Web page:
15. Immediately following administration, ask the child to rinse to his/her mouth thoroughly. This will not only remove the taste of the anesthetic solution but also divert the child’s

16. Once pain control is achieved with adequate anesthesia, it is advisable to carry out
maximum work; for example: quadrant/half arch dental treatments after
a pterygomandibular block, single visit endodontic treatment, etc.

17. Avoid giving local anesthesia in the next visit as far as possible (particularly when a child’s first experience of receiving the same has not been satisfactory or if extensive work has been accomplished during the previous visit).
Carrying out lighter work such as post-endodontic restorations or filling a small cavity can help a child forget a past traumatic experience, if any.

18. At times, voice intonation and/or physically restraining the child may be necessary for
successful administration of local anesthesia. However, pacify the child on completion of the procedure and praise good behavior. Explain to the child that he/she had been restrained from moving so as not to injure himself/herself.

19. The above mentioned steps must be followed even in the case of a definitely positive child. By this a dentist can get accustomed to deal with any child in a systematic manner, and this preparation makes the task simpler in case of an uncooperative child.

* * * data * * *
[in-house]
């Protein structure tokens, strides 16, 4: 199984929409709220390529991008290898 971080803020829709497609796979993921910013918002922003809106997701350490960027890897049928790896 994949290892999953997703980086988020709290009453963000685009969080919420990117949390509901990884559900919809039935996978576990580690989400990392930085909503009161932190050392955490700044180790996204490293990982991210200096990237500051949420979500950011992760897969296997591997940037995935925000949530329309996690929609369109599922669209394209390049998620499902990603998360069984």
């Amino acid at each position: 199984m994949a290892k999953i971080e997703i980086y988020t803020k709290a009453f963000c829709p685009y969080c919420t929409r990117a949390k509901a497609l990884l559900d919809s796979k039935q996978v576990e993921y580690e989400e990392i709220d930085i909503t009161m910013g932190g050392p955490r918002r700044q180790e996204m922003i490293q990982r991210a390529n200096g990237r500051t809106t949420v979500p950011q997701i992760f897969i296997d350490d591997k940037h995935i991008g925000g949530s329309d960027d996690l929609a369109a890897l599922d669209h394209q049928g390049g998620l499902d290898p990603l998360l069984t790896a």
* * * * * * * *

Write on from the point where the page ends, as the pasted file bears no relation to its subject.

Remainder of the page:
Difficult Situations


Possible way of managing

Frequent administrations
for full mouth
rehabilitation cases

Schedule work in such a manner that you need to give local anesthesia on
alternate visits.
Also, change the topical anesthetic
(switch over form spray to jelly) to remove ‘associated’ fear.



Palatal infiltrations


Avoid for pulp therapy and mobile extractions that can be managed with supragingival grip. Inject minimum quantity. An injection through
interdental papilla with the needle held perpendicular to it can actually anesthetize palatal gingiva.

Avoid carrying out procedures requiring palatal anesthesia in the initial visits.


Anesthetizing young
permanent teeth for pulp therapy


Wait for good 15-20 minutes after injecting; explain the child that you have tried your best to put the tooth to sleep but it has not worked well. Ask the child to bear with the pain for a while until additional intrapulpal or intraligamentary anesthesia is administered. Often, children exhibit maturity and cope up with the situation.

Failure of local anesthesia

Rare, but may demand other pharmacological methods


Never fear giving local anesthesia. Avoid starting any painful treatment without proper

– The child management and the pain management are interdependent.

If one fails to achieve local anesthesia, he/she can rarely succeed in doing a good job.